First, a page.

In 2018 Arizona enacted legislation in an effort to combat wrong way driving. These are changes that everyone should be aware of. Specifically, a provision was added to the Aggravated Driving Under the Influence (Aggravated DUI) statute, A.R.S. §28-1383, that now makes it felony Aggravated DUI to drive a vehicle while under the influence of alcohol or drugs, “while driving the wrong way on a highway.” This crime is a class 4 felony and carries with it the extreme penalty of a mandatory sentence of at least 4 months in prison. These penalties can result even for a first offense and for low levels of impaired alcohol concentrations. In addition, other penalties can include probation, fines and fees of over $4,000, an ignition interlock device on a vehicle, license revocation, and substance abuse treatment. As we all have witnessed, wrong way driving incidents can cause accidents with severe injuries and fatalities, and an individual will be required to pay for any damage the accident caused in the form of restitution. Wrong-way impaired driving that results in a fatality can further result in potential vehicular manslaughter charges. These consequences for driving the wrong way on a highway while impaired are no small matter, and Arizona has chosen to prosecute and punish these types of driving offenses in an extremely harsh manner.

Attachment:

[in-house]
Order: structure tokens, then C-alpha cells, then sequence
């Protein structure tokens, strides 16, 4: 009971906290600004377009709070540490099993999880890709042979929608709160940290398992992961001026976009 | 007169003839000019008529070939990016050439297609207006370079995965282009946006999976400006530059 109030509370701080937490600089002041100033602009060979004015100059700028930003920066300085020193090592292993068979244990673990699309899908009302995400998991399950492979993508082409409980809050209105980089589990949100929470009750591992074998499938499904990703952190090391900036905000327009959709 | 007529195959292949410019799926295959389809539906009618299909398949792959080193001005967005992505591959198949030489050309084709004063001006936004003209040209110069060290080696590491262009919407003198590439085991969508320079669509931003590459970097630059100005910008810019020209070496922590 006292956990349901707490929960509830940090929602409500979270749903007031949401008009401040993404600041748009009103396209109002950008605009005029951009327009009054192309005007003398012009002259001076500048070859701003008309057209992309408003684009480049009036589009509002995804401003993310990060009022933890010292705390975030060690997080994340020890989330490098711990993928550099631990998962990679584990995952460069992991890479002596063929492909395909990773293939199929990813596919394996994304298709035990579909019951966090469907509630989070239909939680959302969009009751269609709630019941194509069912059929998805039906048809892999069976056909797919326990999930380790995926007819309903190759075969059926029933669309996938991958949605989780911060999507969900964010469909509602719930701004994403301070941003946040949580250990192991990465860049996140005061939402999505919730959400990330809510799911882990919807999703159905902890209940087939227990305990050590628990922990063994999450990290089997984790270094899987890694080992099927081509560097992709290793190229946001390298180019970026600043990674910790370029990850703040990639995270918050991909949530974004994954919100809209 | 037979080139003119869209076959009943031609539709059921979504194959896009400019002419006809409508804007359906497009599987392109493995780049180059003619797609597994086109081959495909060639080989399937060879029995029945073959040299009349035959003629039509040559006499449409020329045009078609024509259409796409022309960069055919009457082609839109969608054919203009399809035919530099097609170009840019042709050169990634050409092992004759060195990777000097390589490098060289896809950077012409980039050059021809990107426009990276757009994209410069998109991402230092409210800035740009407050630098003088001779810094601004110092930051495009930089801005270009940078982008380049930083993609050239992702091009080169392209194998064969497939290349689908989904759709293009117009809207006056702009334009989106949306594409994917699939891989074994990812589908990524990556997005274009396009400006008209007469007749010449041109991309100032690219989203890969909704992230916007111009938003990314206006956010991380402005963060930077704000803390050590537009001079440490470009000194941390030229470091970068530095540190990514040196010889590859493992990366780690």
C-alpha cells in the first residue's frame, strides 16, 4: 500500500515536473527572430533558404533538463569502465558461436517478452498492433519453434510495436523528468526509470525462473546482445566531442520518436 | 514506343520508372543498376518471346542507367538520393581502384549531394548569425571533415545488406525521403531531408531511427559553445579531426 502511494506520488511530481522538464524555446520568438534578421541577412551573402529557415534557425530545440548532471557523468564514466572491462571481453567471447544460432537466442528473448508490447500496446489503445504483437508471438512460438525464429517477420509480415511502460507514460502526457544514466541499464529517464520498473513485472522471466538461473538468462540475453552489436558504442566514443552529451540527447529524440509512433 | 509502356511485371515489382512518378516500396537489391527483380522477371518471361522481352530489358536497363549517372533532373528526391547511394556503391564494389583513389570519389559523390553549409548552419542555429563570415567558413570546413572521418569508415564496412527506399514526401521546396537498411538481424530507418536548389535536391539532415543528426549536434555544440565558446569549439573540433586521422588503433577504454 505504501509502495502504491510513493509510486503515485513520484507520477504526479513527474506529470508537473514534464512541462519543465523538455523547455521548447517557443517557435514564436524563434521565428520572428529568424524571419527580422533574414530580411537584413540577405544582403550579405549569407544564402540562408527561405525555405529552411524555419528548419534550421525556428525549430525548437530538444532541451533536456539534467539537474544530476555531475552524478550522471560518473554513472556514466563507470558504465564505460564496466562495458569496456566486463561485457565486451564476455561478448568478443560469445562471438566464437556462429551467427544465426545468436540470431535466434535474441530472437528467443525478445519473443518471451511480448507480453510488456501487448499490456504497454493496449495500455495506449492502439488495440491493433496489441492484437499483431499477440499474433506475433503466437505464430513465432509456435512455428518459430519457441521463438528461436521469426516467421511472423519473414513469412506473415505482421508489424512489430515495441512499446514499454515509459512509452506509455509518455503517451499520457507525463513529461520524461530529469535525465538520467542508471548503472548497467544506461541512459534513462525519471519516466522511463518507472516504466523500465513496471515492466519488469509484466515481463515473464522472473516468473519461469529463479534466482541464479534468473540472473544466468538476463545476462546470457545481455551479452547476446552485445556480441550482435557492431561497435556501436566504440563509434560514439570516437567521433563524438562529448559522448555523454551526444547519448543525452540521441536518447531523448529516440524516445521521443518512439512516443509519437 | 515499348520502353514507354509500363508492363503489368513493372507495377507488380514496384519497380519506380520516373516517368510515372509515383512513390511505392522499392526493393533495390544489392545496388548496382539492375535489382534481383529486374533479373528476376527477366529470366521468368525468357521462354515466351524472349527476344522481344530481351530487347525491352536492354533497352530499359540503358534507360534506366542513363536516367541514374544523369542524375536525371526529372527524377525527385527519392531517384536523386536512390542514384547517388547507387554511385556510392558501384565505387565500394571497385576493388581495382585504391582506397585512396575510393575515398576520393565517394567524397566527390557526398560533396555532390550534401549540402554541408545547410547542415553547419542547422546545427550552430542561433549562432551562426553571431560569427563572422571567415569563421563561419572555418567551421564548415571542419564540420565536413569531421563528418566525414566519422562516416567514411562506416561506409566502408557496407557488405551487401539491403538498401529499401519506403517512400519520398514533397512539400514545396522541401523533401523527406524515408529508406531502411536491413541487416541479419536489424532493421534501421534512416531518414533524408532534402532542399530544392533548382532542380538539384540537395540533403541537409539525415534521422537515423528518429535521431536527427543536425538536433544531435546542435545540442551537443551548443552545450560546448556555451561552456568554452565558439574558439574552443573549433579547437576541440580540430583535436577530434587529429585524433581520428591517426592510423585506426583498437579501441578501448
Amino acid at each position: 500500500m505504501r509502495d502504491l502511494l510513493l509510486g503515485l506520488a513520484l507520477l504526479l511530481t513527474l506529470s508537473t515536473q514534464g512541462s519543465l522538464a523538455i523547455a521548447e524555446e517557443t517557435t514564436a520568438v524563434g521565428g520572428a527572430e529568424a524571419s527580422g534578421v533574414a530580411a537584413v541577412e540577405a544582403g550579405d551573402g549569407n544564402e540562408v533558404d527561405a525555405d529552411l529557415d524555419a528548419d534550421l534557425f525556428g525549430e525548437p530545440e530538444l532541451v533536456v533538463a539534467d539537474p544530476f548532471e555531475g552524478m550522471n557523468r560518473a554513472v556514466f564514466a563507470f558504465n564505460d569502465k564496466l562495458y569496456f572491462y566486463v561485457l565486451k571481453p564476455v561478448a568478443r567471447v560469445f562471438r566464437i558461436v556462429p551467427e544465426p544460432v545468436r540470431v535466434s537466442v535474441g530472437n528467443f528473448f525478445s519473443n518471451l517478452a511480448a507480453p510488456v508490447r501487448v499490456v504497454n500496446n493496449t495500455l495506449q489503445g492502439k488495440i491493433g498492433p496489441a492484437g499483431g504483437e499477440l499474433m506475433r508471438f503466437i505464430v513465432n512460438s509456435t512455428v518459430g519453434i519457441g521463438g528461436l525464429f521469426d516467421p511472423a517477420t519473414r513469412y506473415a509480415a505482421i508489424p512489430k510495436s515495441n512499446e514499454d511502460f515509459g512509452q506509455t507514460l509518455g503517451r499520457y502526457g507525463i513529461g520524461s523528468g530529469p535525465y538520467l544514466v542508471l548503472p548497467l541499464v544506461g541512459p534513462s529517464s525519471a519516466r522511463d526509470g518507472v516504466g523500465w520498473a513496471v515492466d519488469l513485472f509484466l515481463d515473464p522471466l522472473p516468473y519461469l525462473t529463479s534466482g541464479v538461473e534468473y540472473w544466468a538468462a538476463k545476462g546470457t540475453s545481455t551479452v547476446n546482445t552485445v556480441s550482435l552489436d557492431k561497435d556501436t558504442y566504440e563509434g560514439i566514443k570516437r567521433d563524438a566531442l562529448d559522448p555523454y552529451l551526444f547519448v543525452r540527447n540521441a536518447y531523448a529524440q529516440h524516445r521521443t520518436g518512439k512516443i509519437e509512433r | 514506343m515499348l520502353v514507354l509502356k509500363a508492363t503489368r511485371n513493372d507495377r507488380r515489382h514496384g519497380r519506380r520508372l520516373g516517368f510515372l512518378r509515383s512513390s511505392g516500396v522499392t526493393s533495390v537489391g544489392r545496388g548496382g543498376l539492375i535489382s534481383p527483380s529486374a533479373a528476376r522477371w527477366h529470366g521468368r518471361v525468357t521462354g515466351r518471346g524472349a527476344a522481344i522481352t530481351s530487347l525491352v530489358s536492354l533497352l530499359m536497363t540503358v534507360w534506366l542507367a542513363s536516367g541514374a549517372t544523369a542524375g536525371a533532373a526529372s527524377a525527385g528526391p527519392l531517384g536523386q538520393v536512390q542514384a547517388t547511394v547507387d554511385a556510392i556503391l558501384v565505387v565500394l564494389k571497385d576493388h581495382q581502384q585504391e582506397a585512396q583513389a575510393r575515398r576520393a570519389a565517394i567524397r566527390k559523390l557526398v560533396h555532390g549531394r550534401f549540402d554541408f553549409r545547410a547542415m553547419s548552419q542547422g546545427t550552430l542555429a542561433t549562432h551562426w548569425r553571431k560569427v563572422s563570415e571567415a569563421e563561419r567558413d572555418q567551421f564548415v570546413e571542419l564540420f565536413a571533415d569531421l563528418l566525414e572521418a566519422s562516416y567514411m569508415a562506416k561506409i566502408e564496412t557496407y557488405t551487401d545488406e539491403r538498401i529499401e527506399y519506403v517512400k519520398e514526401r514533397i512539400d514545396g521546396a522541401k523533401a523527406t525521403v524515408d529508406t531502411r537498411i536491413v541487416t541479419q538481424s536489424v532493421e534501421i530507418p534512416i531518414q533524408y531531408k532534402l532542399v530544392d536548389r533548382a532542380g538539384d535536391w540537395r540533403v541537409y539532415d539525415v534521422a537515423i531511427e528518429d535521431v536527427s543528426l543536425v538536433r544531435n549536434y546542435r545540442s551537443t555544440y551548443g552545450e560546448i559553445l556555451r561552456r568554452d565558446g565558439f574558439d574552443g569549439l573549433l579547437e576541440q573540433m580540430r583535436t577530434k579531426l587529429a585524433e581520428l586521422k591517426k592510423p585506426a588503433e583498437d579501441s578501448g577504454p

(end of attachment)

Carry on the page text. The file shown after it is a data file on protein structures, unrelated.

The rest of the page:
However, as with any new statute, criminal practitioners are working to evaluate what precise conduct the statute criminalizes, and what conduct may be outside of the scope of the statute. The Aggravated DUI statute falls under Title 28, which is the Transportation statute, not the general criminal code under Title 13. Any analysis must therefore take place under Title 28. While at first blush it might seem obvious what conduct would classify as a crime under this statute, nevertheless, statutory analysis must be precise and generalities are not enough. Notably, the Aggravated DUI statute explicitly provides that “wrong way means vehicular movement that is in a direction opposing the legal flow of traffic. Wrong way does not include median crossing or a collision where a motor vehicle comes to a stop facing the wrong way.” But the statutes do not define a “median.” So, based on the statute, we know that a conviction for Wrong Way Aggravated DUI cannot be predicated on a “median crossing.” But, then, under what set of facts could one be driving the “wrong way” but not cross some sort of median and therefore couldn’t be guilty of this statute? Would someone who crosses a double yellow line be crossing a median? A single yellow line? Or a strip of unpaved land? Does that mean that one can only be convicted of this statute when driving down an unmarked and undivided road because they drove against the flow of traffic, but did not cross a median? It seems that the language is at the very least vague, and quite possibly contradictory, and therefore ripe for a challenge. It is a foundational tenant of criminal law that a statute must make clear what conduct is prohibited, and this statute is not clear. Because of the newness of the statute, there is no caselaw directly on point, and it will be interesting to see how it is applied in the future. But for now, one thing is clear: extreme caution must be used when driving with any amount of alcohol, illegal drugs, or outside of your prescription recommendations, especially at night, to avoid any mistakes that may lead to ending up as an individual who is a test-case for this charge. Simply put, it is better to not to be impaired by any substance and drive.